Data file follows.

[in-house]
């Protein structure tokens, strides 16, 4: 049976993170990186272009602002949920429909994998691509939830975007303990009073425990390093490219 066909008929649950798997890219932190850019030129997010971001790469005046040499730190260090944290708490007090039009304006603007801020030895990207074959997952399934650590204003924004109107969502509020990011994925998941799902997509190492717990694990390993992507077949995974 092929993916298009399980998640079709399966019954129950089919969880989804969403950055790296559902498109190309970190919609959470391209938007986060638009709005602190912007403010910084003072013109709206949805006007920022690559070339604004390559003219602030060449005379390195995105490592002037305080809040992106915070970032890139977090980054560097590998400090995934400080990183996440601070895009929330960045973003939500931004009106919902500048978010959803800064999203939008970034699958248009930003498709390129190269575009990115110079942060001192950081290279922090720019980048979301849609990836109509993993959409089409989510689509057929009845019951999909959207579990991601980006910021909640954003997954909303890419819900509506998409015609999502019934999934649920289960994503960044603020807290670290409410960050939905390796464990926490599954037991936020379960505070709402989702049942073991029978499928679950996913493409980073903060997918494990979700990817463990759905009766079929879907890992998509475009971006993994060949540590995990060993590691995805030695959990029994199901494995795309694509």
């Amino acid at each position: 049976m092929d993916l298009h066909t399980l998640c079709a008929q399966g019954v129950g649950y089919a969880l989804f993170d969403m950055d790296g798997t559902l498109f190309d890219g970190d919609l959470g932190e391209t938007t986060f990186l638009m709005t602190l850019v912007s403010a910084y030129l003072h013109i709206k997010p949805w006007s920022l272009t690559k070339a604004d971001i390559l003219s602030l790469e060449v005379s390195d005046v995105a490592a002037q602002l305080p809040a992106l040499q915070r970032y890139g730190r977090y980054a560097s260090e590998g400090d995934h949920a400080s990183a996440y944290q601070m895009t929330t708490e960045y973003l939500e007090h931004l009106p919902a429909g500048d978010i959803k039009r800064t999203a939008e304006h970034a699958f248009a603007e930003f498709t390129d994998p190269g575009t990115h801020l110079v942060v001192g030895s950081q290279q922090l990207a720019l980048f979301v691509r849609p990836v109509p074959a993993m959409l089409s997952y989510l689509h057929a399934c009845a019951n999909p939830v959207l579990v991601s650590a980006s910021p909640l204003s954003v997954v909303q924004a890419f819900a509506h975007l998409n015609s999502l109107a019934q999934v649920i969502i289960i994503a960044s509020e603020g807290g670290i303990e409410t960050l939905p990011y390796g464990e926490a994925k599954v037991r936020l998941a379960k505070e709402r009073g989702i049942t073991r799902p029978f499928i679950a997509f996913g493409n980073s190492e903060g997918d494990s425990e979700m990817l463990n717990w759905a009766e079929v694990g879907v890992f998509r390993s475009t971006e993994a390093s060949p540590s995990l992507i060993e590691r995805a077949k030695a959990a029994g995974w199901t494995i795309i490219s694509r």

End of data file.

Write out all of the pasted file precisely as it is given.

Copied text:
[in-house]
């Protein structure tokens, strides 16, 4: 049976993170990186272009602002949920429909994998691509939830975007303990009073425990390093490219 066909008929649950798997890219932190850019030129997010971001790469005046040499730190260090944290708490007090039009304006603007801020030895990207074959997952399934650590204003924004109107969502509020990011994925998941799902997509190492717990694990390993992507077949995974 092929993916298009399980998640079709399966019954129950089919969880989804969403950055790296559902498109190309970190919609959470391209938007986060638009709005602190912007403010910084003072013109709206949805006007920022690559070339604004390559003219602030060449005379390195995105490592002037305080809040992106915070970032890139977090980054560097590998400090995934400080990183996440601070895009929330960045973003939500931004009106919902500048978010959803800064999203939008970034699958248009930003498709390129190269575009990115110079942060001192950081290279922090720019980048979301849609990836109509993993959409089409989510689509057929009845019951999909959207579990991601980006910021909640954003997954909303890419819900509506998409015609999502019934999934649920289960994503960044603020807290670290409410960050939905390796464990926490599954037991936020379960505070709402989702049942073991029978499928679950996913493409980073903060997918494990979700990817463990759905009766079929879907890992998509475009971006993994060949540590995990060993590691995805030695959990029994199901494995795309694509």
């Amino acid at each position: 049976m092929d993916l298009h066909t399980l998640c079709a008929q399966g019954v129950g649950y089919a969880l989804f993170d969403m950055d790296g798997t559902l498109f190309d890219g970190d919609l959470g932190e391209t938007t986060f990186l638009m709005t602190l850019v912007s403010a910084y030129l003072h013109i709206k997010p949805w006007s920022l272009t690559k070339a604004d971001i390559l003219s602030l790469e060449v005379s390195d005046v995105a490592a002037q602002l305080p809040a992106l040499q915070r970032y890139g730190r977090y980054a560097s260090e590998g400090d995934h949920a400080s990183a996440y944290q601070m895009t929330t708490e960045y973003l939500e007090h931004l009106p919902a429909g500048d978010i959803k039009r800064t999203a939008e304006h970034a699958f248009a603007e930003f498709t390129d994998p190269g575009t990115h801020l110079v942060v001192g030895s950081q290279q922090l990207a720019l980048f979301v691509r849609p990836v109509p074959a993993m959409l089409s997952y989510l689509h057929a399934c009845a019951n999909p939830v959207l579990v991601s650590a980006s910021p909640l204003s954003v997954v909303q924004a890419f819900a509506h975007l998409n015609s999502l109107a019934q999934v649920i969502i289960i994503a960044s509020e603020g807290g670290i303990e409410t960050l939905p990011y390796g464990e926490a994925k599954v037991r936020l998941a379960k505070e709402r009073g989702i049942t073991r799902p029978f499928i679950a997509f996913g493409n980073s190492e903060g997918d494990s425990e979700m990817l463990n717990w759905a009766e079929v694990g879907v890992f998509r390993s475009t971006e993994a390093s060949p540590s995990l992507i060993e590691r995805a077949k030695a959990a029994g995974w199901t494995i795309i490219s694509r």